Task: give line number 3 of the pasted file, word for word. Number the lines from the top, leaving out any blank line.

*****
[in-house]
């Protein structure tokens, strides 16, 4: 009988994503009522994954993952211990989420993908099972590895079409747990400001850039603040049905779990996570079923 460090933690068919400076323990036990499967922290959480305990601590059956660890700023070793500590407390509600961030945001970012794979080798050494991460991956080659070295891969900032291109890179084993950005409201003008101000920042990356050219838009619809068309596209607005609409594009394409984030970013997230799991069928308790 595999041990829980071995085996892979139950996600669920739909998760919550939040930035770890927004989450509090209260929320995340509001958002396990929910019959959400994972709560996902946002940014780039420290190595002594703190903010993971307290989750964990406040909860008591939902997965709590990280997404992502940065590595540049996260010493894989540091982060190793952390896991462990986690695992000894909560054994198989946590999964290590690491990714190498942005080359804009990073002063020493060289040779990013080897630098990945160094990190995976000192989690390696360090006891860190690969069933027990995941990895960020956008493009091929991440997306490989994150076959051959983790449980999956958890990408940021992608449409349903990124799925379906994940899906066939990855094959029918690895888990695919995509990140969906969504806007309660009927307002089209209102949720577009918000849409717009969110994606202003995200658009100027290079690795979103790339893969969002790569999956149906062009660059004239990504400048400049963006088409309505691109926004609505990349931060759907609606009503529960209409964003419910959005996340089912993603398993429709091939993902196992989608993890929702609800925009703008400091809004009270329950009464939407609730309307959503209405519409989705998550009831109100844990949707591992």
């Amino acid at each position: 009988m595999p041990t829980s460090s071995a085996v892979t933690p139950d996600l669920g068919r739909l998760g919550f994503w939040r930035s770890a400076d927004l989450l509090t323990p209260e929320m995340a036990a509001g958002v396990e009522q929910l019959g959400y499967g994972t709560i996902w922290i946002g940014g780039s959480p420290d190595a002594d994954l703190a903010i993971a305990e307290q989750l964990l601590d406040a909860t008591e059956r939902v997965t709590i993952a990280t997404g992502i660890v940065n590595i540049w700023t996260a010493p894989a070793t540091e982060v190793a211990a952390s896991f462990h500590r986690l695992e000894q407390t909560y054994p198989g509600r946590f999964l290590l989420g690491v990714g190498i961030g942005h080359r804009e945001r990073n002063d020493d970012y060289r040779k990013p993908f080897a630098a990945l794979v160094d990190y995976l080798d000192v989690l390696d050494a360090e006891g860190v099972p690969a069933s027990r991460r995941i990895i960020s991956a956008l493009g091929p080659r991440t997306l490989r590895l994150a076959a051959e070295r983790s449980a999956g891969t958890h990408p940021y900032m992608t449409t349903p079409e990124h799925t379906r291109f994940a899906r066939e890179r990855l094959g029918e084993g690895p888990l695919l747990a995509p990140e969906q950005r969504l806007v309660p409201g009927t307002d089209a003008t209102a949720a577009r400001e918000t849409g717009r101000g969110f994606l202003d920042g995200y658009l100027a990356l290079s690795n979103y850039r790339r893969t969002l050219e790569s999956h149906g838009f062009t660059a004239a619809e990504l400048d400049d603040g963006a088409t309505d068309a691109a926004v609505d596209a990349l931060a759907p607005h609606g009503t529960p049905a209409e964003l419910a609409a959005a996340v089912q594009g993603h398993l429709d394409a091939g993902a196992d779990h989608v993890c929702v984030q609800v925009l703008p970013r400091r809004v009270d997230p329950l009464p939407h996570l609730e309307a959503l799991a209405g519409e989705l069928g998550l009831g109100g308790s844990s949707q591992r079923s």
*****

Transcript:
């Amino acid at each position: 009988m595999p041990t829980s460090s071995a085996v892979t933690p139950d996600l669920g068919r739909l998760g919550f994503w939040r930035s770890a400076d927004l989450l509090t323990p209260e929320m995340a036990a509001g958002v396990e009522q929910l019959g959400y499967g994972t709560i996902w922290i946002g940014g780039s959480p420290d190595a002594d994954l703190a903010i993971a305990e307290q989750l964990l601590d406040a909860t008591e059956r939902v997965t709590i993952a990280t997404g992502i660890v940065n590595i540049w700023t996260a010493p894989a070793t540091e982060v190793a211990a952390s896991f462990h500590r986690l695992e000894q407390t909560y054994p198989g509600r946590f999964l290590l989420g690491v990714g190498i961030g942005h080359r804009e945001r990073n002063d020493d970012y060289r040779k990013p993908f080897a630098a990945l794979v160094d990190y995976l080798d000192v989690l390696d050494a360090e006891g860190v099972p690969a069933s027990r991460r995941i990895i960020s991956a956008l493009g091929p080659r991440t997306l490989r590895l994150a076959a051959e070295r983790s449980a999956g891969t958890h990408p940021y900032m992608t449409t349903p079409e990124h799925t379906r291109f994940a899906r066939e890179r990855l094959g029918e084993g690895p888990l695919l747990a995509p990140e969906q950005r969504l806007v309660p409201g009927t307002d089209a003008t209102a949720a577009r400001e918000t849409g717009r101000g969110f994606l202003d920042g995200y658009l100027a990356l290079s690795n979103y850039r790339r893969t969002l050219e790569s999956h149906g838009f062009t660059a004239a619809e990504l400048d400049d603040g963006a088409t309505d068309a691109a926004v609505d596209a990349l931060a759907p607005h609606g009503t529960p049905a209409e964003l419910a609409a959005a996340v089912q594009g993603h398993l429709d394409a091939g993902a196992d779990h989608v993890c929702v984030q609800v925009l703008p970013r400091r809004v009270d997230p329950l009464p939407h996570l609730e309307a959503l799991a209405g519409e989705l069928g998550l009831g109100g308790s844990s949707q591992r079923s």